Trying out the templates

In this section, we describe how to build the various templates, how to package them and finally how to deploy and run them on the target board.

Every template is stored in a single directory and is independent of the rest of the tree: each template can be used as a foundation for a fresh new application.

For deployment, we assume that the target board is booted with an AGL image and available on the network. Let us use the BOARDIP variable for the board IP address (replace by appropriate address or hostname) and test the SSH connection:

$ export BOARDIP=1.2.3.4
$ ssh root@$BOARDIP cat /etc/os-release
ID="poky-agl"
NAME="Automotive Grade Linux"
VERSION="1.0+snapshot-20160717 (master)"
VERSION_ID="1.0+snapshot-20160717"
PRETTY_NAME="Automotive Grade Linux 1.0+snapshot-20160717 (master)"

Building

All operations are executed inside the Docker “Devkit” container. For convenience, a build script named autobuild can build template and package at once.

Compile the service:

$ cd ~/helloworld-service/
$ ./conf.d/autobuild/agl/autobuild package
-- The C compiler identification is GNU 6.3.1
-- The CXX compiler identification is GNU 6.3.1
[snip]
[100%] Generating helloworld-service.wgt
NOTICE: -- PACKING widget helloworld-service.wgt from directory /home/claneys/Workspace/Sources/IOTbzh/helloworld-service/build/package
++ Install widget file using in the target : afm-util install helloworld-service.wgt

This produced a helloworld-service.wgt package. Let us copy it to the target:

$ scp helloworld-service.wgt root@$BOARDIP:~/
helloworld-service.wgt                           100%   24KB   24.3KB/s   00:00

Installing on the target

And then, in a separate window, log in to the target board:

ssh root@$BOARDIP

and install our packages:

$ afm-util install helloworld-service.wgt
{ "added": "helloworld-service@1.0" }

We can verify that they were correctly installed by listing all available applications:

$ afm-util list
[ { "description": "The name says it all!", "name": "helloworld-service", "shortname": "", "id": "helloworld-service@1.0", "version": "1.0", "author": "Stephane Desneux <sdx@iot.bzh>", "author-email": "", "width": "", "height": "" } ]

Running the template

Even if the template is mostly skeleton application, we can still start them and see them in action.

Once installed Application Framework created appropriate systemD unit file to get able to manage the application. You can directly connect to the unix socket to get connected to the application template, it will be launched automatically if not already started.

when systemD receives a connection to an existing socket that it handles, it launch the associated application using its service unit. Service unit is generated by wgtpkg-unit at installation, its content depends of the config.xml configuration file located in its specific directory (/var/local/lib/afm/applications/<appname>/<version>/config.xml).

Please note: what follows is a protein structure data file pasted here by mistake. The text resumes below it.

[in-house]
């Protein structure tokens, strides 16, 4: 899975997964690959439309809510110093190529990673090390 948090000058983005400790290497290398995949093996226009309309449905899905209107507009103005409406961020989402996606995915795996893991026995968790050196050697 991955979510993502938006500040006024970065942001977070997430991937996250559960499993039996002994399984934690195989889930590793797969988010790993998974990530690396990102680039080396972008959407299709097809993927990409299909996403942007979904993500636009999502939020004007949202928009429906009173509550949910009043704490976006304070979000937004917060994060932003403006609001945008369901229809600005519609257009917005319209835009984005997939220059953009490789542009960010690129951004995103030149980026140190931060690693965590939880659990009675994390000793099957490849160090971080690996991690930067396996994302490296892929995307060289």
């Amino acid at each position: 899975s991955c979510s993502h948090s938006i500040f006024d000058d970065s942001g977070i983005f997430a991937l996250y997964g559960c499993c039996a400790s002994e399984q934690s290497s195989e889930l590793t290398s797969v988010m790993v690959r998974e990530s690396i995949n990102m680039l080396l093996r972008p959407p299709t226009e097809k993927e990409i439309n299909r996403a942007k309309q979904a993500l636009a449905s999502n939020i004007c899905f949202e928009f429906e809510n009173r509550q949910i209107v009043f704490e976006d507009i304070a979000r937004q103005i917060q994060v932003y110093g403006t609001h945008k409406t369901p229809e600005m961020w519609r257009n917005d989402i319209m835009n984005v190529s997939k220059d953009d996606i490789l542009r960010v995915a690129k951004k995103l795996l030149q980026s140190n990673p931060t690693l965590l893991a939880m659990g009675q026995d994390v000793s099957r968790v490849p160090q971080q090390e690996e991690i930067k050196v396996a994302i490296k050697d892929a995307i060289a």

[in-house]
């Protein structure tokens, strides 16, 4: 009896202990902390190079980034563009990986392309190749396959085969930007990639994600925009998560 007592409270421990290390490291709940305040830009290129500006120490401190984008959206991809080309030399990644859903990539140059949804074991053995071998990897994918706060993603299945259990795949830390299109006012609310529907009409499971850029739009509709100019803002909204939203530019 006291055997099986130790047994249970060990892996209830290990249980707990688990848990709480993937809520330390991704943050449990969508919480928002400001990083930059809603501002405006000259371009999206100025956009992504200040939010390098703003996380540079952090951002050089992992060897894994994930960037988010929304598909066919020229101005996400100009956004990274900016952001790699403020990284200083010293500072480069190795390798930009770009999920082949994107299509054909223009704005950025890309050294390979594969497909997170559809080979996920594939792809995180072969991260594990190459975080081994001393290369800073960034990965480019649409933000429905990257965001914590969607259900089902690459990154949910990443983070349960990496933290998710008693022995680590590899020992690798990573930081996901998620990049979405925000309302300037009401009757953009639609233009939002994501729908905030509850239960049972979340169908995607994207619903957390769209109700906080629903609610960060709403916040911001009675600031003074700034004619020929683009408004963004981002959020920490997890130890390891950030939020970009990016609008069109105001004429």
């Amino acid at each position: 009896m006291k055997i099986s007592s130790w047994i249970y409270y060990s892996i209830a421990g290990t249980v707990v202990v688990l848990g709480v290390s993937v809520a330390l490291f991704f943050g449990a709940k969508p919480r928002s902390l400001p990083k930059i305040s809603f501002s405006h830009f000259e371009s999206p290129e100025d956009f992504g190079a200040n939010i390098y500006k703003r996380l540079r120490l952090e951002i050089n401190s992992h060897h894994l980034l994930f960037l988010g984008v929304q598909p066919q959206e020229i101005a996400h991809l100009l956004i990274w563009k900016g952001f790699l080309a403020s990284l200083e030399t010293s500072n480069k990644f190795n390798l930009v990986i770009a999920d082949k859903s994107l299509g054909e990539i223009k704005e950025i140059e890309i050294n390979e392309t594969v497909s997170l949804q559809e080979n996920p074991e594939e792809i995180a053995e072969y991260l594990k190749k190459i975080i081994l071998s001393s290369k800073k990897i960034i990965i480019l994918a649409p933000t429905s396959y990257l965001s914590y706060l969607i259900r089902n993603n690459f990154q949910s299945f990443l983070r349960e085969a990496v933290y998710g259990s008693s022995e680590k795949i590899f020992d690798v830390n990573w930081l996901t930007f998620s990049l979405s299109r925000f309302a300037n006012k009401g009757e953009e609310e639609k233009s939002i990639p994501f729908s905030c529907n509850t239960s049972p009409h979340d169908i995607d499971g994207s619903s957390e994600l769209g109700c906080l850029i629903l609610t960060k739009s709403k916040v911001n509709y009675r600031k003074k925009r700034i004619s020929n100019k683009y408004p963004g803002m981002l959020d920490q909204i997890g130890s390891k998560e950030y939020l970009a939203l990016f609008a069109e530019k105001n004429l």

Generation is controlled by the global /etc/afm/afm-unit.conf config file.

This file defines how various applications types are handled by the system and application framework.

Run and connect to the service

Let us first run the Service:

$ afm-util run helloworld-service@1.0
1

Then confirm it is running:

$ afm-util ps
[ { "runid": 20091, "pids": [ 20091 ], "state": "running", "id": "helloworld-service@1.0" } ]
$ ps -ef | grep afb
ps -ef|grep afb
root      5764  3876  0 15:34 ?        00:00:00 /usr/bin/afb-daemon --rootdir=/var/local/lib/afm/applications/helloworld-service/1.0 --workdir=/home/root/app-data/helloworld-service --roothttp=htdocs --binding=/var/local/lib/afm/applications/helloworld-service/1.0/lib/afb-helloworld.so --ws-server=sd:helloworld --no-httpd

We can see that an afb-daemon (Binder) process for this Service started and get a websocket server up, meaning that an unix socket is available from directory /var/run/user/<uid>/apis/ws named as the api name. We also see that the shared library as been loaded as binding using binding flag.

A Service has no user interface, but we can still try the binding API. Looking at the Service source code, we see that the Service implements an API named ‘helloworld’ providing a ping verb. Let us try to launch a websocket client connected to that service invoking the ping verb.

First as we don’t know security token used to launch the service, we still can connect to through the unix socket and use the websocket client demo:

$ afb-daemon --ws-client=/var/run/user/0/apis/ws/helloworld --port=12345 --token='' --roothttp=.
$ afb-client-demo ws://localhost:12345/api?token= helloworld ping
ON-REPLY 1:helloworld/ping: {"response":"Make the World great again!","jtype":"afb-reply","request":{"status":"success","info":"Ping Binder Daemon tag=pingSample count=2 query=\"null\"","uuid":"2edcfee9-943b-40d7-a0c6-08a31141f045"}}